Back That Month Up | Medellín
Empanadas and new perspectives
This month I was reminded of my seemingly always positive city reviews a couple of times by some fellow Kaizens.
You may have noticed that in just about all of my BTMU posts, I generally have mostly good things to say about every city on our itinerary.
This one’s no different.
If it feels like every month I say that our apartments or workspace or City Teams are some of my favs, it’s because, well, they probably have been! I’m not being lazy, I genuinely am surprised with how consistently good we have had it.
Of course, not everyone feels this way.
Maybe I’m just getting lucky and Mama Jen is hooking me up with the best apartments.*
Maybe my “honeymoon phase” is still going strong in Month 11.
Maybe I’ve allowed myself to keep my expectations to a minimum since Day 1 and it has paid off in the form of me being able to appreciate each city, including its challenges, for the unique experience that it is.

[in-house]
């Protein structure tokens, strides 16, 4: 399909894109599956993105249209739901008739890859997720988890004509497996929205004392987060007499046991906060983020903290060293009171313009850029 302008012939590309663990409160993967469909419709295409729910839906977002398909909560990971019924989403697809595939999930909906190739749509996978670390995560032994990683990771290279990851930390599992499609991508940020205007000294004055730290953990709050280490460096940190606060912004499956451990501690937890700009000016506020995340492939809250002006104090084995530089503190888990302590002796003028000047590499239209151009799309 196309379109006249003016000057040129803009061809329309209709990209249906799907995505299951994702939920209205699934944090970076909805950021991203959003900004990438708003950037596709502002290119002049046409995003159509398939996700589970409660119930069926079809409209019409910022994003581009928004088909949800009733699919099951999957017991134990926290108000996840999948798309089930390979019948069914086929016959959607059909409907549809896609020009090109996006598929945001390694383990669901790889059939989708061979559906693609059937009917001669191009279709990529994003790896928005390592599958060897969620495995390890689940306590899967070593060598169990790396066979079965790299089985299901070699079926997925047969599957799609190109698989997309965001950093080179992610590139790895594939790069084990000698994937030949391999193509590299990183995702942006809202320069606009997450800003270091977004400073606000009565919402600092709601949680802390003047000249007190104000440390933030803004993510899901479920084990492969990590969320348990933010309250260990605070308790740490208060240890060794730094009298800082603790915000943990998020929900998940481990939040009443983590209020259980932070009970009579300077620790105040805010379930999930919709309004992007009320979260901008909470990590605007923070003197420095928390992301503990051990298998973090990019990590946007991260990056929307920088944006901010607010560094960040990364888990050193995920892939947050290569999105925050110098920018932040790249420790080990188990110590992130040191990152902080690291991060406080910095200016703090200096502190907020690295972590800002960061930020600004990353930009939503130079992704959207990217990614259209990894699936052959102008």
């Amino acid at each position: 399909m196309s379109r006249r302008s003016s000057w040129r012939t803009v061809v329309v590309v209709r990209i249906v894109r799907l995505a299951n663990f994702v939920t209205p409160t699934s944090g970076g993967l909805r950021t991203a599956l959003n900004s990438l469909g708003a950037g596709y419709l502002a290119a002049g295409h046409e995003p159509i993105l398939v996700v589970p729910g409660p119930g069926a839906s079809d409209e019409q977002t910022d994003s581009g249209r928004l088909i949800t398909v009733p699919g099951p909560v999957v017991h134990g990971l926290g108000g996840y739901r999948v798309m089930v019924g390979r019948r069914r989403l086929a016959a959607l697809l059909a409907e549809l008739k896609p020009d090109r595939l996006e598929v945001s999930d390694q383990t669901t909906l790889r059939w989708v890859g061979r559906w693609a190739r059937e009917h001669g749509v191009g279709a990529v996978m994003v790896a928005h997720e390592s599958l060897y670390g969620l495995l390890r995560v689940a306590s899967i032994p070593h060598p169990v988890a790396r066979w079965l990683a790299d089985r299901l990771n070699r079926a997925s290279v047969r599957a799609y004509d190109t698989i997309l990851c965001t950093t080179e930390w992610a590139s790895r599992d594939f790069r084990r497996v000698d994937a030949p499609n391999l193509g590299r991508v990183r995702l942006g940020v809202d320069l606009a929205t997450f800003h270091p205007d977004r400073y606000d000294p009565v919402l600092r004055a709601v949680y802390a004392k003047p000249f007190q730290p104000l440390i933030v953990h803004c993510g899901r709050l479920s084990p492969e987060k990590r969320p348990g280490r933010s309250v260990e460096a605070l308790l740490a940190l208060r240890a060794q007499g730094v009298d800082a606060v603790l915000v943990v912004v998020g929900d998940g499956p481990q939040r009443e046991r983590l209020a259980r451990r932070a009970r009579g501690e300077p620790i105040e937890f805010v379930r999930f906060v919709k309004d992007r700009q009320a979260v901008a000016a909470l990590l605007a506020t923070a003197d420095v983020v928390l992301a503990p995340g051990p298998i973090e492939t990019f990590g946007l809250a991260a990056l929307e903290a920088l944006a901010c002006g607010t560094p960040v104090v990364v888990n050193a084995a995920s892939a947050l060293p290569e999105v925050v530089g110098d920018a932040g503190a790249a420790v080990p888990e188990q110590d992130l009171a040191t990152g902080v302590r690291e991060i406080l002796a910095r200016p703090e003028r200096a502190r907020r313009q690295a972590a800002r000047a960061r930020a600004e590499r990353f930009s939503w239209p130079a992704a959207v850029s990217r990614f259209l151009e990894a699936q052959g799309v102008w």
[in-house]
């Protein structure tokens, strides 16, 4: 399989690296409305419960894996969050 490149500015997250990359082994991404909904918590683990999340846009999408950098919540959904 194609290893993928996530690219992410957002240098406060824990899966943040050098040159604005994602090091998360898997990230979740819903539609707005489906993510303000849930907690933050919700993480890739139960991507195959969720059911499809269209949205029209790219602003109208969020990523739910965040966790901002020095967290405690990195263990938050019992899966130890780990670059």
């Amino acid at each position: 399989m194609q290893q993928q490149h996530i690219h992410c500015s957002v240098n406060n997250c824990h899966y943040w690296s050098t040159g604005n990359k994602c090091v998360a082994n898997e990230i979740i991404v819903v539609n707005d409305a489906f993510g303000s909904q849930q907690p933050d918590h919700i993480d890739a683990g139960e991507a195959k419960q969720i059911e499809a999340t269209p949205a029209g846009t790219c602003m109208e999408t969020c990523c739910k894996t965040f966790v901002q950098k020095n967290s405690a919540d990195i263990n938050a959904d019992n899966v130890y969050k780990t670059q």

I mean, have you seen the places we’ve been this year?
What the heck could I possibly have to complain about!?
You cray if you think I’m going to let something like the occasional busted toilet or a long walk to the workspace tarnish my opinions toward any city.
Now, I’m not one of those people who wakes up early and writes down three things they’re grateful for before they check their phones in the morning, but I do think that my zero-to-minimal expectations strategy has allowed me to be grateful this entire year and it has allowed me to feel positively about each city we’ve lived in.
In my opinion, that is the best way to do Remote Year.
*Mama Jen, you have been crushing it with the apartments btw
I loved January because everyone was always around! The lack of side trips and great workspace meant that you saw pretty much everyone every single day. I don’t know if we’ve ever had this many people consistently work from the workspace since Split.